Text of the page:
Personal Finance

Have safer avenues to meet short-term goals

Suresh Parthasarathy | Updated on September 05, 2011 Published on August 27, 2011


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I am 32 and work in the IT industry. My take-home salary is Rs 62,000 and I expect my salary to grow at 7-10 per cent annually. Apart from my salary, I earn by way of consultancy Rs 20,000 a month. I have two dependents, my wife is a homemaker and we have a girl aged 4. My current monthly expense is Rs 25,000, including car maintenance. Besides that I pay housing loan EMI of Rs 26,000 and a car loan EMI of Rs 3,729. After meeting all monthly commitments I have surplus of Rs 25,000.

Liabilities: I availed a home loan in November 2010 and the current outstanding is Rs 27 lakh. Car loan outstanding is Rs 1.2 lakh and it's likely to be over in the next 2.5 years.

Assets: My current flat is worth Rs 60 lakh (less home loan). We own 100 sovereigns of gold. We own few ancestral properties, 2.5 acres of agricultural land with rubber plantation and its current market value is Rs 60 lakh (rubber plantation likely to yield net revenue of Rs 20,000 from 2013 for next 25 years at current market price). We also have a house with 40 cents, and its current market value of Rs 80 lakh.

I have invested Rs 1.2 lakh in RNRL in 2008 and its current market value is Rs 40,000. After 2008, I am investing in debt and I have fixed deposits of Rs 5 lakh.

Investments: I pay monthly premium of Rs 1,500 in ICICI Life Time ULIP, Rs 2,000 a month in Birla Sun Life ULIP, Rs 32,000 annually in Bajaj Allianz Invest Gain and Cash Gain insurance and Rs 4,500 annual premium in LIC. My combined risk cover is Rs 10 lakh. My current PF balance is Rs 1.5 lakh after withdrawing for buying house.

How much corpus would I need when I retire at 58, if my life expectancy is 80 years? Should I change my investments?

For my retirement, I contribute Rs 3,200 a month from my salary towards EPF and my employer contributes an equal amount. For my daughter's education at today's value I may require Rs 7 lakh and for her marriage Rs 8 lakh. For the next 6 years I would like to spend around Rs 1 lakh every 2 years on foreign tour provided I have enough surpluses after savings. I wish to take moderate risk for all my savings. I am covered by group medical insurance for Rs 4 lakh. Is this sufficient?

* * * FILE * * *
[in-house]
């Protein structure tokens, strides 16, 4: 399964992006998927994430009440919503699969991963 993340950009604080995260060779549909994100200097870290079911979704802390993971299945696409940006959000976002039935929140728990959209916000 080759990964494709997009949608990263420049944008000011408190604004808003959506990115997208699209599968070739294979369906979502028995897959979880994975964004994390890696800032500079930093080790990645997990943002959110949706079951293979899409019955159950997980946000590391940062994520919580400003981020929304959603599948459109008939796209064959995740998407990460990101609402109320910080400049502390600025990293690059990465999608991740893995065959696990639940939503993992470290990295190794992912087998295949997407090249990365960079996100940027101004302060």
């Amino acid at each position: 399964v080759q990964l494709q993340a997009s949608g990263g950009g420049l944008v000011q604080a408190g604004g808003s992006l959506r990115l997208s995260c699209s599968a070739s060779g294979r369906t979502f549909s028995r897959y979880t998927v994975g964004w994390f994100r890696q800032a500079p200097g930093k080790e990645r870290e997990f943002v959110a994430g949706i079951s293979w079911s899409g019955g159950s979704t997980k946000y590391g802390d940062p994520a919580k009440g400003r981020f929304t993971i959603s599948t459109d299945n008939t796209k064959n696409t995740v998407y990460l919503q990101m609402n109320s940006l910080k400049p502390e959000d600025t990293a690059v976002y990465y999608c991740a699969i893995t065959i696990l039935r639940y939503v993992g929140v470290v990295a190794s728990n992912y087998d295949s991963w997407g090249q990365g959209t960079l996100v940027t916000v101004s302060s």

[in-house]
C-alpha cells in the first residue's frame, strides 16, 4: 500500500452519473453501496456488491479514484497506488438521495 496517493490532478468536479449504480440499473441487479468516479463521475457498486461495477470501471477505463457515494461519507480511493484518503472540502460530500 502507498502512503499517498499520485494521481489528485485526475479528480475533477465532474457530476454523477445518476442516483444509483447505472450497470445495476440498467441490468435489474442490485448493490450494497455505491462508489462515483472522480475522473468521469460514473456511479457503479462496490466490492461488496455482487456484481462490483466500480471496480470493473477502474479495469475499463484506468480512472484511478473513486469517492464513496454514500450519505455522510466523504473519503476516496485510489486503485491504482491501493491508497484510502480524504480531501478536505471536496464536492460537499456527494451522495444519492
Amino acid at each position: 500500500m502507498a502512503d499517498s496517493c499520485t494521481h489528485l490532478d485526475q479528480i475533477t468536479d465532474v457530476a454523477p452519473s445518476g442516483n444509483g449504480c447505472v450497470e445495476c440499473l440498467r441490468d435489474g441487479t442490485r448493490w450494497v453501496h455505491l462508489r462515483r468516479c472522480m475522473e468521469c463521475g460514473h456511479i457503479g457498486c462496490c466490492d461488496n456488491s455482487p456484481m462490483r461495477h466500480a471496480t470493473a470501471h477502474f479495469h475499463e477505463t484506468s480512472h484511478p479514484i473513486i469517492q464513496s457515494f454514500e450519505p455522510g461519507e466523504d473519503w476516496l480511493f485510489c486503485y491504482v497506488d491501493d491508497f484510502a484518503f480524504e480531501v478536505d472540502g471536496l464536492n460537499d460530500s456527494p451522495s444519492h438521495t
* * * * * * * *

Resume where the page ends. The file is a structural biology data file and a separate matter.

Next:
— Praveen Kumar

Solutions: If risk is not properly evaluated before investing in risky asset class such as equity, loss will be imminent . None of us want to lose money in any of our investments. So, if you are not comfortable taking risks, please stay away from such investment . It is best to route your equity investments through mutual funds.

Although you have stated that you have a moderate risk appetite towards your investments, your action fails to justify it. For instance, your investment in RNRL (now merged with Reliance Power) eroded to one-third its purchase value. Yet, you are holding the stock, which implies that you are either a high-risk investor or fear booking losses. For long-term wealth creation, exiting from investments at an available opportunity with pre-set target levels is critical.

Home loan: The post-tax return on your fixed deposits will be lower than your home loan interest. Hence, it makes sense to close your fixed deposits to prepay your home loan.

Before repaying, do set aside three months monthly expenses as emergency fund.

Education: The present value of Rs 7 lakh, if inflated at 7 per cent for the next 13 years, would mean that the corpus required to complete the higher education would be Rs 16.9 lakh. To reach the target you should save monthly Rs 4,500 and it should earn a return of 12 per cent.

Marriage: If the present value is inflated at 7 per cent for next 20 years, the corpus required for marriage expenses would be Rs 31 lakh. To reach the goal in next 240 months, you should save Rs 3,130 and it should earn 12 per cent.

Retirement: Based on your annual living expenses and at 7 per cent inflation, at retirement you should have a corpus of Rs 3.18 crore and it should earn an inflation adjusted return of 2 per cent to meet your living expenses till 80 years.

Assuming your annual PF contribution is growing at the rate of 5 per cent at the prevailing rate of interest, at retirement your accumulation will be Rs 82 lakh. To meet the shortfall of Rs 2.36 crore, you should save monthly Rs 11,080 for the next 312 months and it should earn 12 per cent.

Investment: Going by your risk profile it may be ideal to have asset allocation in equity, debt and gold in the ratio of 50:40:10. As you are unwilling to take loss, do build a mutual fund portfolio with a few large cap or index funds.

Do ensure that if there is any abnormal return in your funds profits are promptly booked and the proceeds shifted to debt. For your foreign tour, as it is a short-term goal, it may be prudent to invest in debt instruments. Do earmark the rubber plantation income for this.

Insurance: To meet present value of all the goals, your liability and living expenses it may be advisable to take term insurance for Rs 1.5 crore and the premium outgo for the same will be Rs 18,000. If you are planning to shift jobs at some interval it may be prudent to take medical insurance for Rs 5 lakh.

Published on August 27, 2011

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